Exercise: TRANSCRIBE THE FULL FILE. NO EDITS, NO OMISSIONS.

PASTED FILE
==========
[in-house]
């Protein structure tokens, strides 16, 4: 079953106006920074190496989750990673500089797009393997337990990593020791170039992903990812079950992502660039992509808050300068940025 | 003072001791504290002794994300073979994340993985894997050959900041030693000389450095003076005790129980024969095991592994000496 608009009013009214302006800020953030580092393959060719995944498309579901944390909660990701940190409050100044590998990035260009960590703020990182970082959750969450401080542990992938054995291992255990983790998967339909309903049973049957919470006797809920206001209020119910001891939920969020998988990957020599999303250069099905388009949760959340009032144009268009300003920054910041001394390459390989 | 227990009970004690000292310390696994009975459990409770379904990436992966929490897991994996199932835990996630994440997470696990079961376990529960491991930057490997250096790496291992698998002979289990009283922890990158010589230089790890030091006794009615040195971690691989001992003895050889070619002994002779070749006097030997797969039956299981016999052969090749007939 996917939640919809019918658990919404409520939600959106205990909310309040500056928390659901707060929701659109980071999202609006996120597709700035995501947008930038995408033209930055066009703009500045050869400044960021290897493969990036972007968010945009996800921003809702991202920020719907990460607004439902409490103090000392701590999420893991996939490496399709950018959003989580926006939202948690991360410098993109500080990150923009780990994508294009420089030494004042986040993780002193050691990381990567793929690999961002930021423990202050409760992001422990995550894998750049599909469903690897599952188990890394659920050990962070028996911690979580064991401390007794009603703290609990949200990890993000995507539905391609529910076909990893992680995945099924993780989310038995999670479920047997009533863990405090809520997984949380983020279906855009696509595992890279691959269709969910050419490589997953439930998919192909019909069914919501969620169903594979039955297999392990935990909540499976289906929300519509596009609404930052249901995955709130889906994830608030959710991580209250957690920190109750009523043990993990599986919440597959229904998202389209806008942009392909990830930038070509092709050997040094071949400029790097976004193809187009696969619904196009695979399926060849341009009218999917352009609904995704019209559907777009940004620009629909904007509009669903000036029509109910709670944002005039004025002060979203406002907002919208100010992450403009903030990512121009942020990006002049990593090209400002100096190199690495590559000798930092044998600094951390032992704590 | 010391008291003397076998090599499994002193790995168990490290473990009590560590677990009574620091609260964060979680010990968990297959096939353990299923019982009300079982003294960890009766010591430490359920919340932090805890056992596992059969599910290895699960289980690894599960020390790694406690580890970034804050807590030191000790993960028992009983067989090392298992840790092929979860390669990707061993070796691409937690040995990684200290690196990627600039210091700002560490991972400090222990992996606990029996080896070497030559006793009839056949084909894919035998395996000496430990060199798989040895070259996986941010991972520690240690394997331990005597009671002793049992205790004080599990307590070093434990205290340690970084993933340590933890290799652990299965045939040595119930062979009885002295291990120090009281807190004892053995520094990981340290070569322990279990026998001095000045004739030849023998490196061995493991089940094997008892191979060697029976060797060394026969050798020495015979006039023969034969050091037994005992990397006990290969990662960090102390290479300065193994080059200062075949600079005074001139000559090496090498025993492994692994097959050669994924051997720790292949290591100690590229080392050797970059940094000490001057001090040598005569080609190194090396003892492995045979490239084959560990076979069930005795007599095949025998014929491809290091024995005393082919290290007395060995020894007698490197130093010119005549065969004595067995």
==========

[in-house]
């Protein structure tokens, strides 16, 4: 079953106006920074190496989750990673500089797009393997337990990593020791170039992903990812079950992502660039992509808050300068940025 | 003072001791504290002794994300073979994340993985894997050959900041030693000389450095003076005790129980024969095991592994000496 608009009013009214302006800020953030580092393959060719995944498309579901944390909660990701940190409050100044590998990035260009960590703020990182970082959750969450401080542990992938054995291992255990983790998967339909309903049973049957919470006797809920206001209020119910001891939920969020998988990957020599999303250069099905388009949760959340009032144009268009300003920054910041001394390459390989 | 227990009970004690000292310390696994009975459990409770379904990436992966929490897991994996199932835990996630994440997470696990079961376990529960491991930057490997250096790496291992698998002979289990009283922890990158010589230089790890030091006794009615040195971690691989001992003895050889070619002994002779070749006097030997797969039956299981016999052969090749007939 996917939640919809019918658990919404409520939600959106205990909310309040500056928390659901707060929701659109980071999202609006996120597709700035995501947008930038995408033209930055066009703009500045050869400044960021290897493969990036972007968010945009996800921003809702991202920020719907990460607004439902409490103090000392701590999420893991996939490496399709950018959003989580926006939202948690991360410098993109500080990150923009780990994508294009420089030494004042986040993780002193050691990381990567793929690999961002930021423990202050409760992001422990995550894998750049599909469903690897599952188990890394659920050990962070028996911690979580064991401390007794009603703290609990949200990890993000995507539905391609529910076909990893992680995945099924993780989310038995999670479920047997009533863990405090809520997984949380983020279906855009696509595992890279691959269709969910050419490589997953439930998919192909019909069914919501969620169903594979039955297999392990935990909540499976289906929300519509596009609404930052249901995955709130889906994830608030959710991580209250957690920190109750009523043990993990599986919440597959229904998202389209806008942009392909990830930038070509092709050997040094071949400029790097976004193809187009696969619904196009695979399926060849341009009218999917352009609904995704019209559907777009940004620009629909904007509009669903000036029509109910709670944002005039004025002060979203406002907002919208100010992450403009903030990512121009942020990006002049990593090209400002100096190199690495590559000798930092044998600094951390032992704590 | 010391008291003397076998090599499994002193790995168990490290473990009590560590677990009574620091609260964060979680010990968990297959096939353990299923019982009300079982003294960890009766010591430490359920919340932090805890056992596992059969599910290895699960289980690894599960020390790694406690580890970034804050807590030191000790993960028992009983067989090392298992840790092929979860390669990707061993070796691409937690040995990684200290690196990627600039210091700002560490991972400090222990992996606990029996080896070497030559006793009839056949084909894919035998395996000496430990060199798989040895070259996986941010991972520690240690394997331990005597009671002793049992205790004080599990307590070093434990205290340690970084993933340590933890290799652990299965045939040595119930062979009885002295291990120090009281807190004892053995520094990981340290070569322990279990026998001095000045004739030849023998490196061995493991089940094997008892191979060697029976060797060394026969050798020495015979006039023969034969050091037994005992990397006990290969990662960090102390290479300065193994080059200062075949600079005074001139000559090496090498025993492994692994097959050669994924051997720790292949290591100690590229080392050797970059940094000490001057001090040598005569080609190194090396003892492995045979490239084959560990076979069930005795007599095949025998014929491809290091024995005393082919290290007395060995020894007698490197130093010119005549065969004595067995």